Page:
Being the only concentrated photovoltaic (CPV) power plant of its kind in South Africa currently, independent power producer Pele Energy Group senior asset manager Ziska Mc Gilton says the 36 MW ac Touwsrivier CPV project is continuously providing economic upliftment and support for surrounding communities.
“The basic principle of a CPV system is that it converts light energy into electrical energy, as conventional PV technology does, but using an advanced optical system which allows for focusing a large area of sunlight onto a tiny high-efficiency solar cell.”
The technology mainly consists of high-efficiency, triple-junction solar cells based on nonsilicon semiconductors, silicon-on-glass Fresnel lenses with a sunlight concentration ratio of about 500 and copper heat sinks for the passive cooling of the solar cells.
CPV panels must be mounted on trackers to keep the focal point on the cell as the sun moves across the sky, she indicates.
By doing so, CPV is providing concentrating solar modules with the highest efficiencies on the PV market, with up to 29.8% under concentrated standard test conditions, about twice the average of crystalline PV modules (about 16%).
Mc Gilton is quite pleased with the outcome of the project thus far, noting that the company has a 20-year power purchase agreement (PPA) with State-owned power utility Eskom and, therefore, its measures of success are long term.
The project invests 1.6% of its yearly revenues in developing the skills base of the community through funding bursaries, internships, accredited training programmes and enterprise development support.
This has meant that the project can support upwards of 20 young people through its bursary programme. There are no limitations to what this bursary enables participants to study, but the company does encourage pursuing scarce technical skills.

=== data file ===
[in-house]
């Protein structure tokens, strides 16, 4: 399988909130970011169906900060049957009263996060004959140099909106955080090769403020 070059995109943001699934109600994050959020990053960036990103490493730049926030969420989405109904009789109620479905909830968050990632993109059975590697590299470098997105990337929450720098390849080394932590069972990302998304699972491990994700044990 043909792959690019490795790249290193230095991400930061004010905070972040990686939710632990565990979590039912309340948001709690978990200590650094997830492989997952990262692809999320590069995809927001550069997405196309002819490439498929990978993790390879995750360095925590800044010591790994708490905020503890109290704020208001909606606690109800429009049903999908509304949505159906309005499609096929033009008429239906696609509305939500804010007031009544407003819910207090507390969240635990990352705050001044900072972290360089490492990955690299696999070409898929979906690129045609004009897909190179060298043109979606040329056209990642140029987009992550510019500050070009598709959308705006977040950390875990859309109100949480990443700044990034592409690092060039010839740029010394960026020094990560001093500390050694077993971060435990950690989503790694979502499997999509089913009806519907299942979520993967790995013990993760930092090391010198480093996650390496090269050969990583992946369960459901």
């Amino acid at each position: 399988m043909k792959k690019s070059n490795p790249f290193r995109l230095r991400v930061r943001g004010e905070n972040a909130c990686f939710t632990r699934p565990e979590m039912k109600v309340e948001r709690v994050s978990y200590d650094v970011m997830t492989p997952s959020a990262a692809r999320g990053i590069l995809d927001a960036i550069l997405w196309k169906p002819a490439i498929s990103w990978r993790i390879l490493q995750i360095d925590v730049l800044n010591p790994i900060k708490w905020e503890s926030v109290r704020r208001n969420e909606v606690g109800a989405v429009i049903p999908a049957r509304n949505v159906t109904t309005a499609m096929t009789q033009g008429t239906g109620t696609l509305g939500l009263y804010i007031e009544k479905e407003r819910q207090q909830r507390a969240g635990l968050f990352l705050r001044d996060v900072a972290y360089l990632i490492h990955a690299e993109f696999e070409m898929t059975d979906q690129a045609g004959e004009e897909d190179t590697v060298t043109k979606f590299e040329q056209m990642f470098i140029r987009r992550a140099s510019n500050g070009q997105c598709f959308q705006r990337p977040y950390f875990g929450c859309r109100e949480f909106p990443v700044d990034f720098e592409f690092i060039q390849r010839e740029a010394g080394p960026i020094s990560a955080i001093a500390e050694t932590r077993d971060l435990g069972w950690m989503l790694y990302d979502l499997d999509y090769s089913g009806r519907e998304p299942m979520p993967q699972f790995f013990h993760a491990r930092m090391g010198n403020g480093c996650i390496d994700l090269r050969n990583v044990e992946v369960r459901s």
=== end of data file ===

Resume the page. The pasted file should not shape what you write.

Since its inception in 2014, the project has also ensured that upwards of 15 young people are placed in year-long internships. It has also provided accredited training for start-ups on a yearly basis and support for existing small, medium-sized and microenterprises (SMMEs) through advice and funding to enter new markets.
Pele Green Energy is also embarking on a programme to make Touwsrivier a community industrialisation zone, through which the company expects to bring in manufacturers that will create jobs and supplier opportunities for the SMME sector.
“It is through this growing skills base that the community of Touwsrivier will be able to participate in the economy and lead the continuous development of their town over time,” notes Mc Gilton.
She further points out that, owing to these activities, the project is identified by the community as being a beneficial economic developer. “It complements the existing railway industries by creating employment opportunities, but more importantly through its socioeconomic and enterprise development investments.”
Moreover, Mc Gilton mentions that the project has also provided an opportunity for black-owned companies like Pele Green Energy to emerge, which she emphasises as “critical”. She posits that, unlike all other economic sectors, renewable energy is an arena where black South Africans have had a more level playing field, as the renewable-energy expertise was historically not in South Africa.
The Touwsrivier CPV power plant is located in Breede Valley, about 12 km to the south‐west of Touwsrivier, on the N1, about 150 km north-east of Cape Town.
Mc Gilton informs that this project succeeded in the first bid window for projects initiated through the Department of Energy’s Renewable Energy Independent Power Producer Procurement Programme, developed to encourage private investment to help further develop the renewable-energy sector in South Africa.
This project was awarded preferred bidder status on December 6, 2011, reached financial close on November 5, 2012, and construction started in early 2013.
With commercial operation starting in December 2014, this project has been supplying energy to Eskom’s grid for almost three years under a 20-year PPA. The project will provide about 23 000 homes with energy.
Mc Gilton says this project provides a reliable source of energy, producing in line with modelled energy yield, with high availability.
CPV used for this project surpasses renewable-energy solutions, such as concentrated solar power or PV, as it is cheaper than the former and more efficient than the latter. It is also ideal for the regional climate of its location, owing to high irradiation.